Penn State: Inspiring Collaboration


Uploaded by PennState on 02.02.2012

Transcript:
Every year in the US, over 40,000 people are affected by leukemia.
What if we could reduce that number to zero?
At a weekly informal faculty lunch about two years ago, Sandeep Prabhu, an associate professor
of immunology and molecular toxicology here at Penn State, briefed his colleagues about
the research he and his team were up to.
Bob Paulson, an associate professor of veterinary and biomedical sciences was there.
WHEN SANDEEP WAS TALKING ABOUT HIS WORK, YOU KNOW IT WAS INTERESTING, IT WASN'T WHAT I
DO.
AT THAT TIME, HE DIDN'T SAY ANYTHING. BUT THEN, HE CAME ACROSS THIS ARTICLE.
I SHOWED UP IN HIS OFFICE WITH THIS PAPER IN HAND
SO HE CAME RUNNING TO ME WITH THAT PAPER.
WELL, I KIND OF SAID, IS THIS WHAT YOU WORK ON, RIGHT?
And that is the beginning of what could well be a possible cure for leukemia.
Dr. Paulson is studying the stem cells that cause leukemia.
Dr. Prabhu is studying how fish oil is changed into bioactive molecules by cells in our bodies.
One of those molecules is called "J-3."
When they teamed up and treated the leukemia stem cells with "J-3," they found that it
does something no one expected.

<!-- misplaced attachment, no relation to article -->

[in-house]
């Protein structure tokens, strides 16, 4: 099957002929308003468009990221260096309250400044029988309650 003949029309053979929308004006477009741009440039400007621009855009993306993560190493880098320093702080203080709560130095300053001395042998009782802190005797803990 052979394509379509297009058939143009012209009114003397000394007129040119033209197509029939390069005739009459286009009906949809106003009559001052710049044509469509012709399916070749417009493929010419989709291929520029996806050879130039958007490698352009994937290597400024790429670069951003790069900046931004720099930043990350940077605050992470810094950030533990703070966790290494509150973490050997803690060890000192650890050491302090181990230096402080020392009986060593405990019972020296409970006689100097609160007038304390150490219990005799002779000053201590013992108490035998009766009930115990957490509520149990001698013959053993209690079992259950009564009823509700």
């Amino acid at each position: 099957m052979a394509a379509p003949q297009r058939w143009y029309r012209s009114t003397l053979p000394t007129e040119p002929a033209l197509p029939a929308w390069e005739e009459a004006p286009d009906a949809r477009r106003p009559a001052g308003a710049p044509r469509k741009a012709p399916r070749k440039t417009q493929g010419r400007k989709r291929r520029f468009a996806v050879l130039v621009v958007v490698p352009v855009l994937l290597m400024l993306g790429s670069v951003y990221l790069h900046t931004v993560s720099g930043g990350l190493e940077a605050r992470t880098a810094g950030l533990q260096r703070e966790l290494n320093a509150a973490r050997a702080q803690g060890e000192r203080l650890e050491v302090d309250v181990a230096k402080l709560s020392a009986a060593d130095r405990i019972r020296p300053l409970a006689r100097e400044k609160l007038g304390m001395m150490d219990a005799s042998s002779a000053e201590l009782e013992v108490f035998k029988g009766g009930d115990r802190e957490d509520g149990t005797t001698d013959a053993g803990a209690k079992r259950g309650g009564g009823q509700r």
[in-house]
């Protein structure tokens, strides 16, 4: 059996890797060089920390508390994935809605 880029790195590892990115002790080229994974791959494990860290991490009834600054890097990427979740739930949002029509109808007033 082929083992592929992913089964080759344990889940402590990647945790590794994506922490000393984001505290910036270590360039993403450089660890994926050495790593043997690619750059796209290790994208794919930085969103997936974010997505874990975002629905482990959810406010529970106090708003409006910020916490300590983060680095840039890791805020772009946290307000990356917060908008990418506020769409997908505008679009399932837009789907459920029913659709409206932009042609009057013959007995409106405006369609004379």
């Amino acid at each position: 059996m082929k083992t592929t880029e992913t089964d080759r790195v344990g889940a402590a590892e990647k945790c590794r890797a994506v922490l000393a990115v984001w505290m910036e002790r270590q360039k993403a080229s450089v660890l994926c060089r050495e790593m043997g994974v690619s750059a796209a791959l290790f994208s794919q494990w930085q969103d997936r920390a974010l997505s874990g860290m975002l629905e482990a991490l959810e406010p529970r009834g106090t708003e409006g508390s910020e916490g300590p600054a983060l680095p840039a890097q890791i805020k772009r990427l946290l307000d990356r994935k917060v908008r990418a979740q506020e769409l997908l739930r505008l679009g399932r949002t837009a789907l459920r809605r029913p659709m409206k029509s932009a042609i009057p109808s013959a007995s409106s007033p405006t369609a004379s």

THIS IS THE FIRST TIME WE HAVE SHOWN THAT CANCER STEM CELLS CAN BE TARGETED.
WHAT IT DOES IS THAT IT TELLS THEM TO DIE.
And that targeting is important. Stem cells tend to hide during conventional chemotherapy.
They're nearly impossible to kill.
Initial investigations indicate that J3 tells the leukemia stem cells to destroy themselves...
and leaves the healthy cells alone.
Every single time. In the petrie dish and in mice. The leukemia cells die and do not
come back.
I'M CAUTIOUSLY OPTIMISTIC. RIGHT NOW, I'M SAYING THAT WE'VE CURED IT IN MICE.
Currently, the team is studying the compound on human cells in the lab.
Once proven there, next steps include human trials.
Drs. Paulson and Prabhu say they're excited and ready for what lies ahead -- and what
began simply enough with a question amidst pizzas and powerpoint presentations.
And yes -- they still attend that faculty lunch each week. Because you never know where
inspiration will come from.
IT'S ONE OF THOSE NICE TIMES IN SCIENCE WHERE YOU DO AN EXPERIMENT AND YOU KNOW WHAT THE
NEXT EXPERIMENT TO DO IS AND WE'RE ROLLIN', YOU KNOW? THERE'S NO LOOKING BACK.
Penn State. Inspiring Collaboration.